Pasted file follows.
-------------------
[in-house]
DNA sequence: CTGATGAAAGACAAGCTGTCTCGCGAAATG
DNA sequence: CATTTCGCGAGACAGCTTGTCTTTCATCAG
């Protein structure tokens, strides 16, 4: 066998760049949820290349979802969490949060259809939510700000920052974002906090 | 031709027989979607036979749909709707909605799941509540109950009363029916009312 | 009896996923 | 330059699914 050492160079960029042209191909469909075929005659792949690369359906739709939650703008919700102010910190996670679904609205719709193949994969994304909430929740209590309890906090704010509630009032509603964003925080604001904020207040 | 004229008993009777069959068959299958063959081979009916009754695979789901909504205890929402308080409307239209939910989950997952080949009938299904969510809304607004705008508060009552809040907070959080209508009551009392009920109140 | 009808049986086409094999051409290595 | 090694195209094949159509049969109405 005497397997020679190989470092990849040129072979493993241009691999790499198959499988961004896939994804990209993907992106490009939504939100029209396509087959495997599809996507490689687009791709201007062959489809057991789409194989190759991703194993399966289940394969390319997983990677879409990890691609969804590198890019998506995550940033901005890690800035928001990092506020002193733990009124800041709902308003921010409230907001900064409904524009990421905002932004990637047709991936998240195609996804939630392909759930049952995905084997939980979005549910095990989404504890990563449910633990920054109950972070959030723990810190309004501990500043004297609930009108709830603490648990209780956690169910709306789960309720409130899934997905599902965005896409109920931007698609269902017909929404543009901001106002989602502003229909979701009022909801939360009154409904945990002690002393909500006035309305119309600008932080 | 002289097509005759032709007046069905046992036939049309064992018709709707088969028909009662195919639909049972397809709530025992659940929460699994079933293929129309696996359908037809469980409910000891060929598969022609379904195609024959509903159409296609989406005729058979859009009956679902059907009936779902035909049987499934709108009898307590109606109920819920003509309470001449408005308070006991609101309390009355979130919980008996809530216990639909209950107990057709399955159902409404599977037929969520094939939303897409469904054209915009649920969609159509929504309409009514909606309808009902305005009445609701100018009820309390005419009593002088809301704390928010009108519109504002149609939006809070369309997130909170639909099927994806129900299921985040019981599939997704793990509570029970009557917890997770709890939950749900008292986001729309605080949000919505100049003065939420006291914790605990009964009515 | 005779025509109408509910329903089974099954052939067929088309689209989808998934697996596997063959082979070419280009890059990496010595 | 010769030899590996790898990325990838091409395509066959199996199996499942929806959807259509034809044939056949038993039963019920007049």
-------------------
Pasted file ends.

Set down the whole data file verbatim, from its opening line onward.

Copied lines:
[in-house]
DNA sequence: CTGATGAAAGACAAGCTGTCTCGCGAAATG
DNA sequence: CATTTCGCGAGACAGCTTGTCTTTCATCAG
């Protein structure tokens, strides 16, 4: 066998760049949820290349979802969490949060259809939510700000920052974002906090 | 031709027989979607036979749909709707909605799941509540109950009363029916009312 | 009896996923 | 330059699914 050492160079960029042209191909469909075929005659792949690369359906739709939650703008919700102010910190996670679904609205719709193949994969994304909430929740209590309890906090704010509630009032509603964003925080604001904020207040 | 004229008993009777069959068959299958063959081979009916009754695979789901909504205890929402308080409307239209939910989950997952080949009938299904969510809304607004705008508060009552809040907070959080209508009551009392009920109140 | 009808049986086409094999051409290595 | 090694195209094949159509049969109405 005497397997020679190989470092990849040129072979493993241009691999790499198959499988961004896939994804990209993907992106490009939504939100029209396509087959495997599809996507490689687009791709201007062959489809057991789409194989190759991703194993399966289940394969390319997983990677879409990890691609969804590198890019998506995550940033901005890690800035928001990092506020002193733990009124800041709902308003921010409230907001900064409904524009990421905002932004990637047709991936998240195609996804939630392909759930049952995905084997939980979005549910095990989404504890990563449910633990920054109950972070959030723990810190309004501990500043004297609930009108709830603490648990209780956690169910709306789960309720409130899934997905599902965005896409109920931007698609269902017909929404543009901001106002989602502003229909979701009022909801939360009154409904945990002690002393909500006035309305119309600008932080 | 002289097509005759032709007046069905046992036939049309064992018709709707088969028909009662195919639909049972397809709530025992659940929460699994079933293929129309696996359908037809469980409910000891060929598969022609379904195609024959509903159409296609989406005729058979859009009956679902059907009936779902035909049987499934709108009898307590109606109920819920003509309470001449408005308070006991609101309390009355979130919980008996809530216990639909209950107990057709399955159902409404599977037929969520094939939303897409469904054209915009649920969609159509929504309409009514909606309808009902305005009445609701100018009820309390005419009593002088809301704390928010009108519109504002149609939006809070369309997130909170639909099927994806129900299921985040019981599939997704793990509570029970009557917890997770709890939950749900008292986001729309605080949000919505100049003065939420006291914790605990009964009515 | 005779025509109408509910329903089974099954052939067929088309689209989808998934697996596997063959082979070419280009890059990496010595 | 010769030899590996790898990325990838091409395509066959199996199996499942929806959807259509034809044939056949038993039963019920007049």